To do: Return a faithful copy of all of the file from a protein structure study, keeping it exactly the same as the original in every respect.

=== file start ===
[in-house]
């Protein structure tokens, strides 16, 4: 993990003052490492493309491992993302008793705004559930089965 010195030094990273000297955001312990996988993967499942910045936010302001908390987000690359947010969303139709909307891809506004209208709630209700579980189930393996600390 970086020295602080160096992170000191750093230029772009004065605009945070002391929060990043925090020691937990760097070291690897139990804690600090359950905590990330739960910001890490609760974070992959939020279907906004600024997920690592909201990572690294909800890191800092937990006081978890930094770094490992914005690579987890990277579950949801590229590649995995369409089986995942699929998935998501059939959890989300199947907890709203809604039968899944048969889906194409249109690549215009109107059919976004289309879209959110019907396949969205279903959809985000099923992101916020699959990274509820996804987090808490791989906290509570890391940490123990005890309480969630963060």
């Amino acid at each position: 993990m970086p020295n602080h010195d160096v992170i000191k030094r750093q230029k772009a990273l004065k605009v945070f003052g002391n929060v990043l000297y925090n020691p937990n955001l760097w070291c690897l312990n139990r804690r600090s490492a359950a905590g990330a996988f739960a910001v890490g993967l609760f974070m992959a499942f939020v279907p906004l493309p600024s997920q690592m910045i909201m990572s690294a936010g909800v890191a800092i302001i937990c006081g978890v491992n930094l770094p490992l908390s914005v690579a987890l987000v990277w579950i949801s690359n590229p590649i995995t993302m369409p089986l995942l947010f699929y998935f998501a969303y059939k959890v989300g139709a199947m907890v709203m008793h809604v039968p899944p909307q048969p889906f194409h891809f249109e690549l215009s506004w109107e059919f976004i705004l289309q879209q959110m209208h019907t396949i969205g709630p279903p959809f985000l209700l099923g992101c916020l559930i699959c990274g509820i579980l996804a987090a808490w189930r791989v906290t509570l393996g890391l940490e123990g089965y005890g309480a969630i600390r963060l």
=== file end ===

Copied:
[in-house]
């Protein structure tokens, strides 16, 4: 993990003052490492493309491992993302008793705004559930089965 010195030094990273000297955001312990996988993967499942910045936010302001908390987000690359947010969303139709909307891809506004209208709630209700579980189930393996600390 970086020295602080160096992170000191750093230029772009004065605009945070002391929060990043925090020691937990760097070291690897139990804690600090359950905590990330739960910001890490609760974070992959939020279907906004600024997920690592909201990572690294909800890191800092937990006081978890930094770094490992914005690579987890990277579950949801590229590649995995369409089986995942699929998935998501059939959890989300199947907890709203809604039968899944048969889906194409249109690549215009109107059919976004289309879209959110019907396949969205279903959809985000099923992101916020699959990274509820996804987090808490791989906290509570890391940490123990005890309480969630963060």
């Amino acid at each position: 993990m970086p020295n602080h010195d160096v992170i000191k030094r750093q230029k772009a990273l004065k605009v945070f003052g002391n929060v990043l000297y925090n020691p937990n955001l760097w070291c690897l312990n139990r804690r600090s490492a359950a905590g990330a996988f739960a910001v890490g993967l609760f974070m992959a499942f939020v279907p906004l493309p600024s997920q690592m910045i909201m990572s690294a936010g909800v890191a800092i302001i937990c006081g978890v491992n930094l770094p490992l908390s914005v690579a987890l987000v990277w579950i949801s690359n590229p590649i995995t993302m369409p089986l995942l947010f699929y998935f998501a969303y059939k959890v989300g139709a199947m907890v709203m008793h809604v039968p899944p909307q048969p889906f194409h891809f249109e690549l215009s506004w109107e059919f976004i705004l289309q879209q959110m209208h019907t396949i969205g709630p279903p959809f985000l209700l099923g992101c916020l559930i699959c990274g509820i579980l996804a987090a808490w189930r791989v906290t509570l393996g890391l940490e123990g089965y005890g309480a969630i600390r963060l």